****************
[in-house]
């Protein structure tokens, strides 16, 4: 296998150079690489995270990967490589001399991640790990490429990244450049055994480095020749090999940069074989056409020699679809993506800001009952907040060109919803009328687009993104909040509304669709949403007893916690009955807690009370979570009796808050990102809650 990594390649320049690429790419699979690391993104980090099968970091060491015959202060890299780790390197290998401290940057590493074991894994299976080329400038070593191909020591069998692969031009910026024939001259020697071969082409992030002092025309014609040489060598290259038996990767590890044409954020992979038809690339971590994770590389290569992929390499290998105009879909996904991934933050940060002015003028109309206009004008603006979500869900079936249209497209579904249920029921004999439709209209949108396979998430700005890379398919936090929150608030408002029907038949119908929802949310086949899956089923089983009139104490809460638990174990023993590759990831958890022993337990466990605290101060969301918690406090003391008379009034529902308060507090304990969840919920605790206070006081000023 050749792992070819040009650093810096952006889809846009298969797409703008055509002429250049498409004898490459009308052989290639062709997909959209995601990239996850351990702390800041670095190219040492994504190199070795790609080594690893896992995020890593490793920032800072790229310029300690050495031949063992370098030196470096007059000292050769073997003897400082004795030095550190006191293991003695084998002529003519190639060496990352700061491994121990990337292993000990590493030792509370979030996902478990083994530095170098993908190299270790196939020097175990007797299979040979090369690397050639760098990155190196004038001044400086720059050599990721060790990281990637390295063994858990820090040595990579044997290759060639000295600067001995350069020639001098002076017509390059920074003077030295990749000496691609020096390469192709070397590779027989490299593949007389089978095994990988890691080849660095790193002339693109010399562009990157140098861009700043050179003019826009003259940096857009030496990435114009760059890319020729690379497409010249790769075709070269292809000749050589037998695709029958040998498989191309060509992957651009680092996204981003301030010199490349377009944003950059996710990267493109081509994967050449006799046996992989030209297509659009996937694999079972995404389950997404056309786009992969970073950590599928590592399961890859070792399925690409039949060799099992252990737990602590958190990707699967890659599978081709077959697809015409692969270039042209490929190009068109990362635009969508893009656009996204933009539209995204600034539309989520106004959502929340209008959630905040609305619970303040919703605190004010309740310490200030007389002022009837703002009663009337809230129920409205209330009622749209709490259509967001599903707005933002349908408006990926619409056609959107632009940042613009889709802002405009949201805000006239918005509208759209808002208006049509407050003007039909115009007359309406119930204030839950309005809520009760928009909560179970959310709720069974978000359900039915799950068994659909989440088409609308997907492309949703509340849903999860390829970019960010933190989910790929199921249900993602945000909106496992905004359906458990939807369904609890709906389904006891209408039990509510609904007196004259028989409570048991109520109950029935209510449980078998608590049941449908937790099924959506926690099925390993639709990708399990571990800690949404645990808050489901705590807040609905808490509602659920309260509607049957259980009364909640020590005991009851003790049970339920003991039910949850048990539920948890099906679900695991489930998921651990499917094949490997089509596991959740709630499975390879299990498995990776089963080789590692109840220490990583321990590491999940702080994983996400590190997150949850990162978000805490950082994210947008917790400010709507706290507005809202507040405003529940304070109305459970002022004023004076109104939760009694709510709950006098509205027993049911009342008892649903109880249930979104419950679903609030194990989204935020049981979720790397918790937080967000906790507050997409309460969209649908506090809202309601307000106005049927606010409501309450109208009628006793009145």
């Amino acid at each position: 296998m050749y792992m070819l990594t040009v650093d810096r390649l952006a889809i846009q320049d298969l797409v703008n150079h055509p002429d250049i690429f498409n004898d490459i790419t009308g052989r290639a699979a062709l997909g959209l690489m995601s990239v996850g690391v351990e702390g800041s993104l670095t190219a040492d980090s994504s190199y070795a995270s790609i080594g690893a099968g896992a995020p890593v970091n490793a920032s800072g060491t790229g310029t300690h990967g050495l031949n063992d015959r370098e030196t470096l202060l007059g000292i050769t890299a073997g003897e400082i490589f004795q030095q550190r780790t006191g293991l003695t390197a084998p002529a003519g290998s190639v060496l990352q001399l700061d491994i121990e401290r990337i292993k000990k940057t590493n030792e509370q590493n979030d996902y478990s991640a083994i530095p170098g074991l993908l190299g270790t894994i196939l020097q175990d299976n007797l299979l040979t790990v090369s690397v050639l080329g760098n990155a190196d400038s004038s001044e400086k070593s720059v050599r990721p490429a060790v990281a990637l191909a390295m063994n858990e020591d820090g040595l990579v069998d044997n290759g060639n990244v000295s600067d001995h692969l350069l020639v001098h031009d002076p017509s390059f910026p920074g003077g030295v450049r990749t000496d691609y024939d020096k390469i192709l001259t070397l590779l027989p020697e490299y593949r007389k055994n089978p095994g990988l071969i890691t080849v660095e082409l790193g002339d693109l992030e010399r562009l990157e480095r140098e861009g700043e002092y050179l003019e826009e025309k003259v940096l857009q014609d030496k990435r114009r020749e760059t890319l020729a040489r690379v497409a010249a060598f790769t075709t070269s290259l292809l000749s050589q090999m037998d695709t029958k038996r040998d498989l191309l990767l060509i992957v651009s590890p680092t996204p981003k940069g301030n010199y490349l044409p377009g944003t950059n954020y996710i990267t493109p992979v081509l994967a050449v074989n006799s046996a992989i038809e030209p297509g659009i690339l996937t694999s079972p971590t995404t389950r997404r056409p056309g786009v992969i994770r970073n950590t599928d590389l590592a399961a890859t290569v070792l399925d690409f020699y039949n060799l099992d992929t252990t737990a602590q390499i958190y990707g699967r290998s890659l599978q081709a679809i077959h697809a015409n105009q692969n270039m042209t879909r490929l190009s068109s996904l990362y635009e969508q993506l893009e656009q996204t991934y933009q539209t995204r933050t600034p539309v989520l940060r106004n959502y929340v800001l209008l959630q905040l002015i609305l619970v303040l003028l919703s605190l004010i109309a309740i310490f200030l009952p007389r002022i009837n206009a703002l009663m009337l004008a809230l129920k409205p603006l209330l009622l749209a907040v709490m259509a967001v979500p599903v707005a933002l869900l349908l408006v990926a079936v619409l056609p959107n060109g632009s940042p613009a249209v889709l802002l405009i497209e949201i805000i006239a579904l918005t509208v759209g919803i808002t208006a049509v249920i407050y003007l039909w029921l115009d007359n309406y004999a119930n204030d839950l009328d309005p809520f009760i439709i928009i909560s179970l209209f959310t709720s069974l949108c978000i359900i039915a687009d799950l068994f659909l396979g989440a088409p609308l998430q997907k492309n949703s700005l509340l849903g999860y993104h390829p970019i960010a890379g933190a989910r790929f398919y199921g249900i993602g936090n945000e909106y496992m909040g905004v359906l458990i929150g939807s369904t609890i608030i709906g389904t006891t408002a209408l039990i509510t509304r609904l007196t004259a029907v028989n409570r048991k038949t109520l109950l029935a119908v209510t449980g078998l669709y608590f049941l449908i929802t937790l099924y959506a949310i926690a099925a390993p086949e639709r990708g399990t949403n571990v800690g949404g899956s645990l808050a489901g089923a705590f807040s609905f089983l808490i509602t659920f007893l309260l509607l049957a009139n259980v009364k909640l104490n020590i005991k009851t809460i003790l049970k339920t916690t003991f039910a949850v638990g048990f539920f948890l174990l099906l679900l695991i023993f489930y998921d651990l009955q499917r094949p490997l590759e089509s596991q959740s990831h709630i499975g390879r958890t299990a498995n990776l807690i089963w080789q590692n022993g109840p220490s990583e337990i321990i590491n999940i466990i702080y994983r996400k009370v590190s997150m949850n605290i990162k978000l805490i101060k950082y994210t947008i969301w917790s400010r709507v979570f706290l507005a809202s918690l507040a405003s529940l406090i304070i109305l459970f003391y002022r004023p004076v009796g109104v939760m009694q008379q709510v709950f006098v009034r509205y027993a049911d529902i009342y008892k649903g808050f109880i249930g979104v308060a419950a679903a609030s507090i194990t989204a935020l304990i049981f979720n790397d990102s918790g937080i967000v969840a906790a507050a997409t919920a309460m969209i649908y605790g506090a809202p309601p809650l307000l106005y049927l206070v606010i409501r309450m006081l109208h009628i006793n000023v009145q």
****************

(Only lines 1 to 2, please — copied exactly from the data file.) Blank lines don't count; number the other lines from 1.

[in-house]
């Protein structure tokens, strides 16, 4: 296998150079690489995270990967490589001399991640790990490429990244450049055994480095020749090999940069074989056409020699679809993506800001009952907040060109919803009328687009993104909040509304669709949403007893916690009955807690009370979570009796808050990102809650 990594390649320049690429790419699979690391993104980090099968970091060491015959202060890299780790390197290998401290940057590493074991894994299976080329400038070593191909020591069998692969031009910026024939001259020697071969082409992030002092025309014609040489060598290259038996990767590890044409954020992979038809690339971590994770590389290569992929390499290998105009879909996904991934933050940060002015003028109309206009004008603006979500869900079936249209497209579904249920029921004999439709209209949108396979998430700005890379398919936090929150608030408002029907038949119908929802949310086949899956089923089983009139104490809460638990174990023993590759990831958890022993337990466990605290101060969301918690406090003391008379009034529902308060507090304990969840919920605790206070006081000023 050749792992070819040009650093810096952006889809846009298969797409703008055509002429250049498409004898490459009308052989290639062709997909959209995601990239996850351990702390800041670095190219040492994504190199070795790609080594690893896992995020890593490793920032800072790229310029300690050495031949063992370098030196470096007059000292050769073997003897400082004795030095550190006191293991003695084998002529003519190639060496990352700061491994121990990337292993000990590493030792509370979030996902478990083994530095170098993908190299270790196939020097175990007797299979040979090369690397050639760098990155190196004038001044400086720059050599990721060790990281990637390295063994858990820090040595990579044997290759060639000295600067001995350069020639001098002076017509390059920074003077030295990749000496691609020096390469192709070397590779027989490299593949007389089978095994990988890691080849660095790193002339693109010399562009990157140098861009700043050179003019826009003259940096857009030496990435114009760059890319020729690379497409010249790769075709070269292809000749050589037998695709029958040998498989191309060509992957651009680092996204981003301030010199490349377009944003950059996710990267493109081509994967050449006799046996992989030209297509659009996937694999079972995404389950997404056309786009992969970073950590599928590592399961890859070792399925690409039949060799099992252990737990602590958190990707699967890659599978081709077959697809015409692969270039042209490929190009068109990362635009969508893009656009996204933009539209995204600034539309989520106004959502929340209008959630905040609305619970303040919703605190004010309740310490200030007389002022009837703002009663009337809230129920409205209330009622749209709490259509967001599903707005933002349908408006990926619409056609959107632009940042613009889709802002405009949201805000006239918005509208759209808002208006049509407050003007039909115009007359309406119930204030839950309005809520009760928009909560179970959310709720069974978000359900039915799950068994659909989440088409609308997907492309949703509340849903999860390829970019960010933190989910790929199921249900993602945000909106496992905004359906458990939807369904609890709906389904006891209408039990509510609904007196004259028989409570048991109520109950029935209510449980078998608590049941449908937790099924959506926690099925390993639709990708399990571990800690949404645990808050489901705590807040609905808490509602659920309260509607049957259980009364909640020590005991009851003790049970339920003991039910949850048990539920948890099906679900695991489930998921651990499917094949490997089509596991959740709630499975390879299990498995990776089963080789590692109840220490990583321990590491999940702080994983996400590190997150949850990162978000805490950082994210947008917790400010709507706290507005809202507040405003529940304070109305459970002022004023004076109104939760009694709510709950006098509205027993049911009342008892649903109880249930979104419950679903609030194990989204935020049981979720790397918790937080967000906790507050997409309460969209649908506090809202309601307000106005049927606010409501309450109208009628006793009145």